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About this time, the testy little governor of the New Netherlands appears to have had his hands full, and with one annoyance and the other to have been kept continually on the bounce. He was on the very point of following up the expedition of Jan Jansen Alpendam by some belligerent measures against the marauders of Merryland, when his attention was suddenly called away by belligerent troubles springing up in another quarter, the seeds of which had been sown in the tranquil days of Walter the Doubter.
The reader will recollect the deep doubt into which that most pacific governor was thrown on Killian Van Rensellaer's taking possession of Bearn Island by wapen recht. While the governor doubted and did nothing, the lordly Killian went on to complete his sturdy little castellum of Rensellaersteen, and to garrison it with a number of his tenants from the Helderberg, a mountain region famous for the hardest heads and hardest fists in the province. Nicholas Koorn, a faithful squire of the patroon, accustomed to strut at his heels, wear his cast-off clothes, and imitate his lofty bearing, was established in this post as wacht-meester. His duty it was to keep an eye on the river, and oblige every vessel that passed, unless on the service of their High Mightinesses, to strike its flag, lower its peak, and pay toll to the Lord of Rensellaersteen.
This assumption of sovereign authority within the territories of the Lords States General, however it might have been tolerated by Walter the Doubter, had been sharply contested by William the Testy, on coming into office and many written remonstrances had been addressed by him to Killian Van Rensellaer, to which the latter never deigned a reply. Thus by degrees a sore place, or, in Hibernian parlance, a raw, had been established in the irritable soul of the little governor, insomuch that he winced at the very name of Rensellaersteen.
Now it came to pass that, on a fine sunny day, the company's yacht, the Half Moon, having been on one of its stated visits to Fort Aurania, was quietly tiding it down the Hudson; the commander, Govert Lockerman, a veteran Dutch skipper of few words but great bottom, was seated on the high poop, quietly smoking his pipe, under the shadow of the proud flag of Orange, when, on arriving abreast of Bearn Island, he was saluted by a stentorian voice from the shore, "Lower thy flag, and be d----d to thee!"
Govert Lockerman, without taking his pipe out of his mouth, turned up his eye from under his broad-brimmed hat to see who hailed him thus discourteously. There, on the ramparts of the forts, stood Nicholas Koorn, armed to the teeth, flourishing a brass-hilted sword, while a steeple-crowned hat and cock's tail-feather, formerly worn by Killian Van Rensellaer himself, gave an inexpressible loftiness to his demeanor.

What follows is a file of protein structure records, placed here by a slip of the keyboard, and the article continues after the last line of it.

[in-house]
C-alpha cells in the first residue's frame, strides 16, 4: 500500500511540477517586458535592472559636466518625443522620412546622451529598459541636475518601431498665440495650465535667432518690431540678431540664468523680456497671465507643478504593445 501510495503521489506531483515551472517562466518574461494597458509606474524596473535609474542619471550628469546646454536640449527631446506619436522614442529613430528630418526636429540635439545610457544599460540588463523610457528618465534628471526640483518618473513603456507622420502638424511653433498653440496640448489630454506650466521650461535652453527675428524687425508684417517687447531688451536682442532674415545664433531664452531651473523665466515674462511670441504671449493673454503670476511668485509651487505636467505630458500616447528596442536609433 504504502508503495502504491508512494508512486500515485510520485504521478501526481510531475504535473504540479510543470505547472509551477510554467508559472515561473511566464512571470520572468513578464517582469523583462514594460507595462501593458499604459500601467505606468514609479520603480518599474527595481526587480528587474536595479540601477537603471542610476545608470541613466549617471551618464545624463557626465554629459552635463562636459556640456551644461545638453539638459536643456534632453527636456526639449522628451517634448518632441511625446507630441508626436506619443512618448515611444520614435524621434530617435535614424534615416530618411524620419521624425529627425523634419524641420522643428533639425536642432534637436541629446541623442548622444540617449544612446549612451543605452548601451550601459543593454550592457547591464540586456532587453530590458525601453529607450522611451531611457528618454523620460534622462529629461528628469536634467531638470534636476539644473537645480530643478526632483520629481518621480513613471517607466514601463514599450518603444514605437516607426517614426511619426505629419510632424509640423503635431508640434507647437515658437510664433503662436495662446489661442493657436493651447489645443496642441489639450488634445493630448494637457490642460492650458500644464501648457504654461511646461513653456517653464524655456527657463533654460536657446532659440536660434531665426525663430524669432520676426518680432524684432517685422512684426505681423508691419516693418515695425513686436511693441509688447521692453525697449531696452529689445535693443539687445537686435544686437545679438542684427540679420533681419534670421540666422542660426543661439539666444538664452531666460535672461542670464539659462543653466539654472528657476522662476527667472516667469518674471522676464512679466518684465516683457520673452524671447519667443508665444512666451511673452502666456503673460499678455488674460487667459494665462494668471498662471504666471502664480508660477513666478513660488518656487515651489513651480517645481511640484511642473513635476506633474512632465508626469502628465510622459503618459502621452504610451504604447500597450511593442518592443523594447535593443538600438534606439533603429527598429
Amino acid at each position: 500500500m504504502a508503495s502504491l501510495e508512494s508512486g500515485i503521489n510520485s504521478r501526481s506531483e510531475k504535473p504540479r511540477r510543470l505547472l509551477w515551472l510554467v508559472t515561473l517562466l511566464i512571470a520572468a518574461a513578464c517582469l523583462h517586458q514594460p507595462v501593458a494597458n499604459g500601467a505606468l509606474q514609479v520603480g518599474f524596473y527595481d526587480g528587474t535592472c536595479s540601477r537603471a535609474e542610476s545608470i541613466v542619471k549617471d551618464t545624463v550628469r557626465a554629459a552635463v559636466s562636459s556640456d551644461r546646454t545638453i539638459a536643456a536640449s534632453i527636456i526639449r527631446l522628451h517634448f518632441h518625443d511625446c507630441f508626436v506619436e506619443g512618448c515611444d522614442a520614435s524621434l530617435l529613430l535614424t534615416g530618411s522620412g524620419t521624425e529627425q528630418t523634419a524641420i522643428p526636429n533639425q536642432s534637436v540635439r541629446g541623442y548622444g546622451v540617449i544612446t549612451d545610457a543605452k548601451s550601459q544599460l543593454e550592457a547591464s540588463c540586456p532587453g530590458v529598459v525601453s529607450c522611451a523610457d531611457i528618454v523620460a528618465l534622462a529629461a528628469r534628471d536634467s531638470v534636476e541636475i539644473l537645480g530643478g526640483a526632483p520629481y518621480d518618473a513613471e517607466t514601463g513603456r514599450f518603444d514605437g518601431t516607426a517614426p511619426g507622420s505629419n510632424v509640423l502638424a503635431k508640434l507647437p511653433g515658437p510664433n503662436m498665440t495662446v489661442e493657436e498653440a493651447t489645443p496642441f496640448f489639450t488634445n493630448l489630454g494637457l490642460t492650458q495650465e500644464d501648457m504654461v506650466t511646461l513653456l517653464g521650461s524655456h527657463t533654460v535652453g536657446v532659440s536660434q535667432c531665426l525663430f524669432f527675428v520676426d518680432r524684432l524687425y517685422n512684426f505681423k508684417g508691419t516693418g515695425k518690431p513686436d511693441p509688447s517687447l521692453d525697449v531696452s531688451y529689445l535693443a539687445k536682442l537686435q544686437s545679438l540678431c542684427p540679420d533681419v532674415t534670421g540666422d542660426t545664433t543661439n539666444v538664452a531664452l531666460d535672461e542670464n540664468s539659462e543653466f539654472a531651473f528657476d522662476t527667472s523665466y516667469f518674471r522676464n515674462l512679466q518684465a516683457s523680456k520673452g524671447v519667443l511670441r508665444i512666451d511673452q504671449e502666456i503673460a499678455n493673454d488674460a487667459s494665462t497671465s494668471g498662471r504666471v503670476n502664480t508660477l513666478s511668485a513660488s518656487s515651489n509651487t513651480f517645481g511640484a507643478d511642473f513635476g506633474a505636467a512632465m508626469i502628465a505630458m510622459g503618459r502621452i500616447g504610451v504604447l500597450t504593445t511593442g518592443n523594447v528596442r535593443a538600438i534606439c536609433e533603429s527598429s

Govert Lockerman eyed the warrior from top to toe, but was not to be dismayed. Taking the pipe slowly out of his mouth, "To whom should I lower my flag?" demanded he. "To the high and mighty Killian Van Rensellaer, the lord of Rensellaersteen!" was the reply.
"I lower it to none but the Prince Orange and my masters, the Lords States General." So saying, he resumed his pipe and smoked with an air of dogged determination.
Bang! went a gun from the fortress; the ball cut both sail and rigging. Govert Lockerman said nothing, but smoked the more doggedly.
Bang! went another gun; the shot whistling close astern.
"Fire, and be d----d," cried Govert Lockerman, cramming a new charge of tobacco into his pipe, and smoking with still increasing vehemence.
Bang! went a third gun. The shot passed over his head, tearing a hole in the "princely flag of Orange."
This was the hardest trial of all for the pride and patience of Govert Lockerman; he maintained a stubborn though swelling silence, but his smothered rage might be perceived by the short vehement puffs of smoke emitted from his pipe, by which he might be tracked for miles, as he slowly floated out of shot and out of sight of Bearn Island. In fact, he never gave vent to his passion until he got fairly among the Highlands of the Hudson, when he let fly whole volleys of Dutch oaths, which are said to linger to this very day among the echoes of the Dunderberg, and to give particular effect to the thunder-storms in that neighborhood.
It was the sudden apparition of Govert Lockerman at Dog's Misery, bearing in his hand the tattered flag of Orange, that arrested the attention of William the Testy, just as he was devising a new expedition against the marauders of Merryland. I will not pretend to describe the passion of the little man when he heard of the outrage of Rensellaersteen. Suffice it to say, in the first transports of his fury, he turned Dog's Misery topsy-turvy, kicked every cur out of doors, and threw the cats out of the window; after which, his spleen being in some measure relieved, he went into a council of war with Govert Lockerman, the skipper, assisted by Anthony Van Corlear, the trumpeter.
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